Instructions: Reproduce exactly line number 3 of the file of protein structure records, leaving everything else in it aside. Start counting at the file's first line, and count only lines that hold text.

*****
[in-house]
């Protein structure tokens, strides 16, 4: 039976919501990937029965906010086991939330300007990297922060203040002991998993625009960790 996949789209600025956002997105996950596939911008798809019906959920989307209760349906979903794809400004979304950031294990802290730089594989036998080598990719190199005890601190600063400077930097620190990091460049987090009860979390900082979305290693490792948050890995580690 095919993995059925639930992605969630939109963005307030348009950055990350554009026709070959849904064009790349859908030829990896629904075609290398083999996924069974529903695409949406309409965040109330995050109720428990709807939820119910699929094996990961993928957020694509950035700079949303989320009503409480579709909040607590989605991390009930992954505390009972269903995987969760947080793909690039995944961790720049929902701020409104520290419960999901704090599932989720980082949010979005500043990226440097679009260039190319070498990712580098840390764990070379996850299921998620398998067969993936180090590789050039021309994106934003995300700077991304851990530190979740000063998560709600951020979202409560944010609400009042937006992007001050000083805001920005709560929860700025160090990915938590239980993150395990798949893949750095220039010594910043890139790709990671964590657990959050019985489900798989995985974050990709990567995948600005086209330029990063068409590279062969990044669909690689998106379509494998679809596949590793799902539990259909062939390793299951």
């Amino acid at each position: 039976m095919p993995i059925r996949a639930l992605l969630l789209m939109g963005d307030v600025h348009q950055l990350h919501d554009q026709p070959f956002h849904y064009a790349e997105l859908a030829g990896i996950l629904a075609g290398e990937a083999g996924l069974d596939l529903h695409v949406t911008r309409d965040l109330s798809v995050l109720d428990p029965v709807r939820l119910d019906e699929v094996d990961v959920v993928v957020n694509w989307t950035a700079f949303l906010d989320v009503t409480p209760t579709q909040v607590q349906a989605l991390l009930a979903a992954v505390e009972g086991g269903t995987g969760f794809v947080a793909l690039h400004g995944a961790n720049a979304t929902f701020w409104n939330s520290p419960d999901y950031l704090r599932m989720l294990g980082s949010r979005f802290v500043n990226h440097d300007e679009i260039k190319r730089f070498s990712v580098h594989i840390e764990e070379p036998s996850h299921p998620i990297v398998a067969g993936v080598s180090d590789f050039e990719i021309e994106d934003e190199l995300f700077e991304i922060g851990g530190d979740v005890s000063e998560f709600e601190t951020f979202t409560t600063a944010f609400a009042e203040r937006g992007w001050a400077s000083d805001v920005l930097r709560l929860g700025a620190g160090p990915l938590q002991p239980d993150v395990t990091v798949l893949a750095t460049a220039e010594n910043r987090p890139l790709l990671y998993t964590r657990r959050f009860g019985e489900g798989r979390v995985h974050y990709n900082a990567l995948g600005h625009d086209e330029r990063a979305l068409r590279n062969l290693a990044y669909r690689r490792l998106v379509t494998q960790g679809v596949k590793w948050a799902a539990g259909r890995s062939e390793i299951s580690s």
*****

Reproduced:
């Amino acid at each position: 039976m095919p993995i059925r996949a639930l992605l969630l789209m939109g963005d307030v600025h348009q950055l990350h919501d554009q026709p070959f956002h849904y064009a790349e997105l859908a030829g990896i996950l629904a075609g290398e990937a083999g996924l069974d596939l529903h695409v949406t911008r309409d965040l109330s798809v995050l109720d428990p029965v709807r939820l119910d019906e699929v094996d990961v959920v993928v957020n694509w989307t950035a700079f949303l906010d989320v009503t409480p209760t579709q909040v607590q349906a989605l991390l009930a979903a992954v505390e009972g086991g269903t995987g969760f794809v947080a793909l690039h400004g995944a961790n720049a979304t929902f701020w409104n939330s520290p419960d999901y950031l704090r599932m989720l294990g980082s949010r979005f802290v500043n990226h440097d300007e679009i260039k190319r730089f070498s990712v580098h594989i840390e764990e070379p036998s996850h299921p998620i990297v398998a067969g993936v080598s180090d590789f050039e990719i021309e994106d934003e190199l995300f700077e991304i922060g851990g530190d979740v005890s000063e998560f709600e601190t951020f979202t409560t600063a944010f609400a009042e203040r937006g992007w001050a400077s000083d805001v920005l930097r709560l929860g700025a620190g160090p990915l938590q002991p239980d993150v395990t990091v798949l893949a750095t460049a220039e010594n910043r987090p890139l790709l990671y998993t964590r657990r959050f009860g019985e489900g798989r979390v995985h974050y990709n900082a990567l995948g600005h625009d086209e330029r990063a979305l068409r590279n062969l290693a990044y669909r690689r490792l998106v379509t494998q960790g679809v596949k590793w948050a799902a539990g259909r890995s062939e390793i299951s580690s």